Director Charlie Montoyo said on Friday that “there is going to be a change, from what I hear,” but he did not have details. The source said the upcoming adjustment is not a direct product of the Blue Jays’ experience on Thursday, but should help the whole process run more efficiently.
Adding a version code to the roster map would allow teams to confirm that the referees have the correct iteration, which did not happen Thursday against Atlanta.
Montoyo attempted to bring Jacob Waguespack in to pitch the sixth inning, but home plate umpire Alan Porter noticed he was not listed. The confusion arose after Waguespack was picked in the morning to help the Blue Jays bring the roster down to 28, but was called back hours later when Trent Thornton was placed on the injured elbow inflamed list.
As a result, Waguespack was not on the first roster map the Blue Jays submitted to the referees, but another was created around 6:15 p.m., approximately 45 minutes before the first launch, once the Thornton transaction was uploaded to the system. MLB.
In previous years that wouldn’t have been a big deal, as clubs traded home plate lineups ahead of the game. But this year, in part because of COVID-19 protocols, the system has been changed, with coaches responsible for sending roster cards to a printer in the referee’s room.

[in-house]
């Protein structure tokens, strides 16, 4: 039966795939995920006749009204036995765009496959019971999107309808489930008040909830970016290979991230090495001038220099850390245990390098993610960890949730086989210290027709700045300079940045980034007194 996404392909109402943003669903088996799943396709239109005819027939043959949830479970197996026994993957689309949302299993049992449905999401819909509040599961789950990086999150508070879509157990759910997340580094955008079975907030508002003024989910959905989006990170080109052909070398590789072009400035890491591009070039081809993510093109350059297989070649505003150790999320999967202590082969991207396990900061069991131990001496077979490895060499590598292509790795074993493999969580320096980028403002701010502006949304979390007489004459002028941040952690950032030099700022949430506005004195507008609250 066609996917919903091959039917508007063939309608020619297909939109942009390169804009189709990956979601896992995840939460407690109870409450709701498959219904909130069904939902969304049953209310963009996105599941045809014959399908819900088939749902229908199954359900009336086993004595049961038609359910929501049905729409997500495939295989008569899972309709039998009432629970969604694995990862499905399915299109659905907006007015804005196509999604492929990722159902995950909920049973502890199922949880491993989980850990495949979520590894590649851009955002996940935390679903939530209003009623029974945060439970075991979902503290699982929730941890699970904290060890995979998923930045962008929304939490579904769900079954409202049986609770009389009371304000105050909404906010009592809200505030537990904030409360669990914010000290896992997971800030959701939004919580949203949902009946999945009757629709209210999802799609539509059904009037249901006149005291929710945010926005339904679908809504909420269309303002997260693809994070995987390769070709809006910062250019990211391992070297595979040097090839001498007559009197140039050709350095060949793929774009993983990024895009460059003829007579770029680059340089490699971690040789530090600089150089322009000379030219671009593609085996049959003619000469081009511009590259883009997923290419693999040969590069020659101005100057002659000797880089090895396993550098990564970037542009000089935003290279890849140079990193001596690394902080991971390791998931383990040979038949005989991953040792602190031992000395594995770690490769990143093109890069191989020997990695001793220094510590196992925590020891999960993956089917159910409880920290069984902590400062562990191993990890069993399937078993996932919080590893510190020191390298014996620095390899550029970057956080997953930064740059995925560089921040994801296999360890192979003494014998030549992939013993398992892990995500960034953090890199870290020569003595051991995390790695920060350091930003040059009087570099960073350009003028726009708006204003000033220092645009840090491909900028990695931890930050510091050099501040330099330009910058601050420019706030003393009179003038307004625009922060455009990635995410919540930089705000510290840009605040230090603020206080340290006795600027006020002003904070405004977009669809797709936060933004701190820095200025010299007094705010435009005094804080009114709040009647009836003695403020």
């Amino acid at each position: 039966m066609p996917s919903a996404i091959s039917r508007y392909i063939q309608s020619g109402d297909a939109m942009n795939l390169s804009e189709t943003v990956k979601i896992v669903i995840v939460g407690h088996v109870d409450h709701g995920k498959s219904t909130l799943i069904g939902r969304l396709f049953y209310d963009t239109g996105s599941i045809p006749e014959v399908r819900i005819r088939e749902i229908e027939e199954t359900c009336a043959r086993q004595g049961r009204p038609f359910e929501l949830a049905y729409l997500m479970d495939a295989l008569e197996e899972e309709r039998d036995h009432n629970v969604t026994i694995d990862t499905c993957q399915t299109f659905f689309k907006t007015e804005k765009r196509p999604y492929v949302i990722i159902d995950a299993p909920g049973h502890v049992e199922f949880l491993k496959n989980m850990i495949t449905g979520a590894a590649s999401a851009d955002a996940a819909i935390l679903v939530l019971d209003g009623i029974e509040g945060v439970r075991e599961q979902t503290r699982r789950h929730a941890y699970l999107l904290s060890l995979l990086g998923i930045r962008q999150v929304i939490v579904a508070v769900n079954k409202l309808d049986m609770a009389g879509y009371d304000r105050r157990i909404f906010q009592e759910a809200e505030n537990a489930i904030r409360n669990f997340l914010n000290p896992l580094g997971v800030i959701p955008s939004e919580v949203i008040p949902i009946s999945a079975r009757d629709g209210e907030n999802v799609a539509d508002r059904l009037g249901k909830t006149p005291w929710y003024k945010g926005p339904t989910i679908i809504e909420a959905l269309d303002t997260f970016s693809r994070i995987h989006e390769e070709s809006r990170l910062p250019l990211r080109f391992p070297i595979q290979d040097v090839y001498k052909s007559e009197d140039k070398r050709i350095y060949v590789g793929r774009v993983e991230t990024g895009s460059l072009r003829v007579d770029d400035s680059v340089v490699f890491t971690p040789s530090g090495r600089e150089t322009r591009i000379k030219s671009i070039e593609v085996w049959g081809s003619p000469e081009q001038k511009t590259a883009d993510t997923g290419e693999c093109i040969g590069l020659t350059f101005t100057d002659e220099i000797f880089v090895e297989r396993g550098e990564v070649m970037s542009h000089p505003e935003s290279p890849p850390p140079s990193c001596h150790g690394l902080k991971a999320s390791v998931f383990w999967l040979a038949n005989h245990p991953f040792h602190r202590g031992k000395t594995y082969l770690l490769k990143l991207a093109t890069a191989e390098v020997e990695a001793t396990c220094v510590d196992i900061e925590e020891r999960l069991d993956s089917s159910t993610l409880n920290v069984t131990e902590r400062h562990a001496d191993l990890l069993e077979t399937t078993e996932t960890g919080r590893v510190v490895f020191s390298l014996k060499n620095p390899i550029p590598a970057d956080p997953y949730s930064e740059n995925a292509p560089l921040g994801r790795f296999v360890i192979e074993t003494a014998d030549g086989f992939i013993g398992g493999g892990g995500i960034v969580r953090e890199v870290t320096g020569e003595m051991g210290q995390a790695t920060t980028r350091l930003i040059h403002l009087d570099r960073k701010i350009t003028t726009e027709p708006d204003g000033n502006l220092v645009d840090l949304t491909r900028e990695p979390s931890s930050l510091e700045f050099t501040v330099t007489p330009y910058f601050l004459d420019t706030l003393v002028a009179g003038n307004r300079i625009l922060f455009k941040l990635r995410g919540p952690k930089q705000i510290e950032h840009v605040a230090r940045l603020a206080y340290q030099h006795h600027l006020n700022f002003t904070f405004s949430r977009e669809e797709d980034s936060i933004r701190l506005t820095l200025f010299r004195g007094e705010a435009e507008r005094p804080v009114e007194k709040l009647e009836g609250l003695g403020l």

The Blue Jays, however, have had several issues submitting roster cards to printers so far this year, sometimes using clubhouse agents to send a printout to umpires.
Bench coach Dave Hudgens takes care of these tasks for the Blue Jays and once the Thornton trade is settled he printed up updated roster cards. Montoyo and the staff released the correct version on the pitch, but somehow the correct version did not reach the referees.
“What happened yesterday was they had the 4 hour version and we had the 6 hour version,” Montoyo said. “With so much movement (from the list), and because it’s digital, I can’t see (the card from the list), so it’s a big change we’re going to have and it’s going to be good for everything.” the world, at the end of the day. “